Social impairment contributes to more severe symptoms, higher rates of hospitalization, and increased disability in persons with schizophrenia. In this study we will develop a smartphone application and test its impact on improving real-world social functioning in persons with schizophrenia. Findings from this study will allow us to better understand ways to improve social skills and social motivation, two common problems in the daily lives of persons with schizophrenia. We hope this mobile phone-based support application will ultimately contribute to increased access to effective treatments for social functioning in this population.
This project will involve an examination of the impact of a mobile intervention to improve social functioning in schizophrenia using an evidence-based treatment framework to target deficits in social skills and social motivation. Social impairment is a key characteristic of schizophrenia, present prior to onset and predictive of long-term course. The approach of the current project is to use Ecological Momentary Intervention (EMI), administered by mobile phone, to integrate features from social skills training (SST; an evidence-based treatment for schizophrenia) with social motivation support to improve social functioning. Aim 1 of the project will involve iterative development of the mobile application, using expert panel input and conducting usability testing to inform intervention content and approach. As an exploratory aim, social sensing technology (e.g., GPS and automated conversation detection) will be implemented to test the promise of this technology in identifying and intervening in social isolation. In Aim 2, 30 persons with schizophrenia will use the application over a 2-month period (data collection will occur across 2 sites). We will test the impact of the application on social motivation (EMA reports of social anticipatory pleasure and presence of social interaction) across the intervention period. We will also examine the impact on social functioning, measured with standard clinician-administered assessments, from baseline to 90-day follow-up. Additional clinical, neurocognitive, and social cognitive assessments will be gathered on study participants to identify potential moderators of outcome and predictors of application usability. This study will result in a better understanding of the feasibility and initial impact of a scalable intervention designed to support lasting, sustainable improvements in social functioning in schizophrenia.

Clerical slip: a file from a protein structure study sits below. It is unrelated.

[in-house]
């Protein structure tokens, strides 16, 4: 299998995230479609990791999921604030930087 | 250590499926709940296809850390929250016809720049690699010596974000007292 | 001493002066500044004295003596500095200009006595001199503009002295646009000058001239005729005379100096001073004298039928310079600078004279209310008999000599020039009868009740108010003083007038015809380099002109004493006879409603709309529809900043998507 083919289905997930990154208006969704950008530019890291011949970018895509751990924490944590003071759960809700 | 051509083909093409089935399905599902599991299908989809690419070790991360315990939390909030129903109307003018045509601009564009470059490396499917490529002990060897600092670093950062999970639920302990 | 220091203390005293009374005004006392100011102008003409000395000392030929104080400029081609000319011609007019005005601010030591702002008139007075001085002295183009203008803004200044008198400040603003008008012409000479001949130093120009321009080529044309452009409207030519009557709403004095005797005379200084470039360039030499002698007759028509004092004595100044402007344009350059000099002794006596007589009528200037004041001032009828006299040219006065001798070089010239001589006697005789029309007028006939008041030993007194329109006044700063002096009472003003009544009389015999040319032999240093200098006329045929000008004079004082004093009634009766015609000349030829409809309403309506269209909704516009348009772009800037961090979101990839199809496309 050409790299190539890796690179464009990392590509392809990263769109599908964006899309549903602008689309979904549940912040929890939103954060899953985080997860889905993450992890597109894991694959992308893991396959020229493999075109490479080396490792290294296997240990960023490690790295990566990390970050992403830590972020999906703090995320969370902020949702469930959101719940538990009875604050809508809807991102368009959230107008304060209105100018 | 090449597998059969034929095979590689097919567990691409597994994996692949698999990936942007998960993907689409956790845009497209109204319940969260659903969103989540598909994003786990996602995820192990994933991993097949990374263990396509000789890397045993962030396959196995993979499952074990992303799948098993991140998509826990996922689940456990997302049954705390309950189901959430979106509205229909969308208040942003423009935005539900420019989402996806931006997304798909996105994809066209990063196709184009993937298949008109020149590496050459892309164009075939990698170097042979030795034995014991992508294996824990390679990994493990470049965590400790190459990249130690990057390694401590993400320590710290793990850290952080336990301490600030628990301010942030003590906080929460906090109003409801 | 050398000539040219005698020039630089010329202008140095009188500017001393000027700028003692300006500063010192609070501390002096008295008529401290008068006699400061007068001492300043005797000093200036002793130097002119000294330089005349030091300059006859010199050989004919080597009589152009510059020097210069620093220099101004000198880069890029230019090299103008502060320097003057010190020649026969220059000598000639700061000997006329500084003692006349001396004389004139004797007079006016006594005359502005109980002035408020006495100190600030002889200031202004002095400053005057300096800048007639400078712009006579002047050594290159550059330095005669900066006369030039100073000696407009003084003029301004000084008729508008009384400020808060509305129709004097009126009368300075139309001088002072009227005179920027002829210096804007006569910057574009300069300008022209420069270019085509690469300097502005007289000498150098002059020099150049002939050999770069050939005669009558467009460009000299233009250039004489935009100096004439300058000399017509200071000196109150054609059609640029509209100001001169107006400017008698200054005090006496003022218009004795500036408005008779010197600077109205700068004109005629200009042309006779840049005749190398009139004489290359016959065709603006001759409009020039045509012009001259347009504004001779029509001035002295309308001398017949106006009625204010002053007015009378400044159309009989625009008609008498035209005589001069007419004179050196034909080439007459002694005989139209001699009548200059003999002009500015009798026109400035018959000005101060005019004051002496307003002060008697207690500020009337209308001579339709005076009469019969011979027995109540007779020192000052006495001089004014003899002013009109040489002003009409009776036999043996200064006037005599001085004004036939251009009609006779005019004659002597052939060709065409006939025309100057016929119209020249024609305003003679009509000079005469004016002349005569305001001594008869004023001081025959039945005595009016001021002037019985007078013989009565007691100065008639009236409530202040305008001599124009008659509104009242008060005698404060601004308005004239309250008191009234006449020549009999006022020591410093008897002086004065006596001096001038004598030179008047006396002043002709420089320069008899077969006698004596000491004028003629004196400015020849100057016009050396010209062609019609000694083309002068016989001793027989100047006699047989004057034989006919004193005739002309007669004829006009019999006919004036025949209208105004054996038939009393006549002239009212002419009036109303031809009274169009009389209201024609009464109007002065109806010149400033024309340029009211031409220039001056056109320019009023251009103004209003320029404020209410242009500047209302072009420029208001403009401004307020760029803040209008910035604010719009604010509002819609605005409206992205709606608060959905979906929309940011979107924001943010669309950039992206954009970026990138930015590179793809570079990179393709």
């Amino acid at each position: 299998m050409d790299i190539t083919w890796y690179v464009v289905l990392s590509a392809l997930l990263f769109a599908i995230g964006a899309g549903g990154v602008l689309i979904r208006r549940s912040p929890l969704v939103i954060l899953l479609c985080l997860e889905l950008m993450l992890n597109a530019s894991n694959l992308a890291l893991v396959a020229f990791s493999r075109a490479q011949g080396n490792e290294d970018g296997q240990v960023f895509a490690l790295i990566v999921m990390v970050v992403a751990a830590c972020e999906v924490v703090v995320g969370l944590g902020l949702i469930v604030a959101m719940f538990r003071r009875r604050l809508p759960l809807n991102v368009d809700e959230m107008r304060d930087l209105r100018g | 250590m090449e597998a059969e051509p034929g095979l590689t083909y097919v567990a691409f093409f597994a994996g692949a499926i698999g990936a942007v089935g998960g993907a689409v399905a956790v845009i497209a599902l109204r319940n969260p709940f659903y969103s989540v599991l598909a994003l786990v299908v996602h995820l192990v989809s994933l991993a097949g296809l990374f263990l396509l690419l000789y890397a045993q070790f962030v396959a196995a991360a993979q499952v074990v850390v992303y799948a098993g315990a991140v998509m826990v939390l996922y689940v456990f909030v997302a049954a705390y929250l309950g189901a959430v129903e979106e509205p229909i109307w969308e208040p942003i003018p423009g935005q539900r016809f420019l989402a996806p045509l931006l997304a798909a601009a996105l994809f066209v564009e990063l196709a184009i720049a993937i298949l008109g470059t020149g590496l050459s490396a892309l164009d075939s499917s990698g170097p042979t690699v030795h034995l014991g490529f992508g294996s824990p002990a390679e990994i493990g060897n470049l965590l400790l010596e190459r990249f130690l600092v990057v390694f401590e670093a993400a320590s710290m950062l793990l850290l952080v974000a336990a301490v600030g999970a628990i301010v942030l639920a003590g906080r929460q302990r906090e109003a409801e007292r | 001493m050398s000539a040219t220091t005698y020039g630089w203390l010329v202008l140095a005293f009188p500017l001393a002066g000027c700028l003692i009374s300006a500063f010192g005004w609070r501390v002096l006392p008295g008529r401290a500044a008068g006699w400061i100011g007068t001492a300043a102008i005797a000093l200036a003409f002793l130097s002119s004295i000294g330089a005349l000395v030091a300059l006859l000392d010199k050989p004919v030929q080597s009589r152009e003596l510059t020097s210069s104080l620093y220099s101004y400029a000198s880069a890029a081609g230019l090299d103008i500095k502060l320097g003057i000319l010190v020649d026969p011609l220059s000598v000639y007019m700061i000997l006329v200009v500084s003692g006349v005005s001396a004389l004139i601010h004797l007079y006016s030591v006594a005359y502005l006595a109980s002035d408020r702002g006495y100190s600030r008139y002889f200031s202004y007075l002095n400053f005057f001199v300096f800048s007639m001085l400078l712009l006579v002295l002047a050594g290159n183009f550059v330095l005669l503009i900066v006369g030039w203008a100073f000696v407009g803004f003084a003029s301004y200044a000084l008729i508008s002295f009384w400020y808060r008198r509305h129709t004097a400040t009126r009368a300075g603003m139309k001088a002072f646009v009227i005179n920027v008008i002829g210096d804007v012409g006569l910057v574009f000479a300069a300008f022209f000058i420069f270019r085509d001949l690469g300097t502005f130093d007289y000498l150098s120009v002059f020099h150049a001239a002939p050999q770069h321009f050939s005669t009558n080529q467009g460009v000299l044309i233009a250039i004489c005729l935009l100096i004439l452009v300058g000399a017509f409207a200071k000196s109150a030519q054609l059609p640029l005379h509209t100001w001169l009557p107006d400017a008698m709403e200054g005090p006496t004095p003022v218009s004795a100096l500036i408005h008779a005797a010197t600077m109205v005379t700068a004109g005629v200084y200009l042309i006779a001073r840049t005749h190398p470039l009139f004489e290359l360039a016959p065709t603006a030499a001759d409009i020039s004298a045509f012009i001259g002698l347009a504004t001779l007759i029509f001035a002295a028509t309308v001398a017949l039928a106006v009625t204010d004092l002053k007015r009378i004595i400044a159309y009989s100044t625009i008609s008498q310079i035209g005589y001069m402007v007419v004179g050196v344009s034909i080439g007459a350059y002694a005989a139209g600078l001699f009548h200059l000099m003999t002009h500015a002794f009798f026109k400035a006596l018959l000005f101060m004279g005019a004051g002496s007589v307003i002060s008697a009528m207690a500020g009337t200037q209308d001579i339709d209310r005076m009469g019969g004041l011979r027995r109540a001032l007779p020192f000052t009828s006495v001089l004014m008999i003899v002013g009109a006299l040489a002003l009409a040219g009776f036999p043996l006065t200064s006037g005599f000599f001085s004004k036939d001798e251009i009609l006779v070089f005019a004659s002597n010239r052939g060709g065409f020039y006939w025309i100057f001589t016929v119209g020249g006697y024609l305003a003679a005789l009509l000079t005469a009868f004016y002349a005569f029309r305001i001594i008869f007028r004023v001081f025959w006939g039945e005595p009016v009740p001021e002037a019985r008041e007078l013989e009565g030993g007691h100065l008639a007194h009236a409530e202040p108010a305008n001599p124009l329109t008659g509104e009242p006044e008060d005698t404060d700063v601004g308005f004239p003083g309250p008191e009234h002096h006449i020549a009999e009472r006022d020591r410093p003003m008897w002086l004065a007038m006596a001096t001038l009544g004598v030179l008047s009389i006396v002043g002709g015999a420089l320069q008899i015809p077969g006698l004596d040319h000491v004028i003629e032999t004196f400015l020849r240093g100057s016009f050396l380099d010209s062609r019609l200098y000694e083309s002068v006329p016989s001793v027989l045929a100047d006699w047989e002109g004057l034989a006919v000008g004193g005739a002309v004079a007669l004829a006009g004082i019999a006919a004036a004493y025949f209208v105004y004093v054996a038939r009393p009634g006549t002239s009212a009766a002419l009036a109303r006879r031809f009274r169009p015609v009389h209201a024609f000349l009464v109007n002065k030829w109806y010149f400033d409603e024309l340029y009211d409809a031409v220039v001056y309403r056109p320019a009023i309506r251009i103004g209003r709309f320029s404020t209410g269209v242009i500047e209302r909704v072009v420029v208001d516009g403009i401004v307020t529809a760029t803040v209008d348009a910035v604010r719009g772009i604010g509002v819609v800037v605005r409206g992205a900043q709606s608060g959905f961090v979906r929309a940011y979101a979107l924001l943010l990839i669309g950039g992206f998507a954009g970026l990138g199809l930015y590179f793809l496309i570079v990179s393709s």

Motivation and Skills Support (MASS)
San Francisco State University
Not yet recruiting
Boston University Charles River Campus
Results (where available)
Source: http://clinicaltrials.gov/show/NCT03404219 ClinicalTrials.gov processed this data on January 19, 2018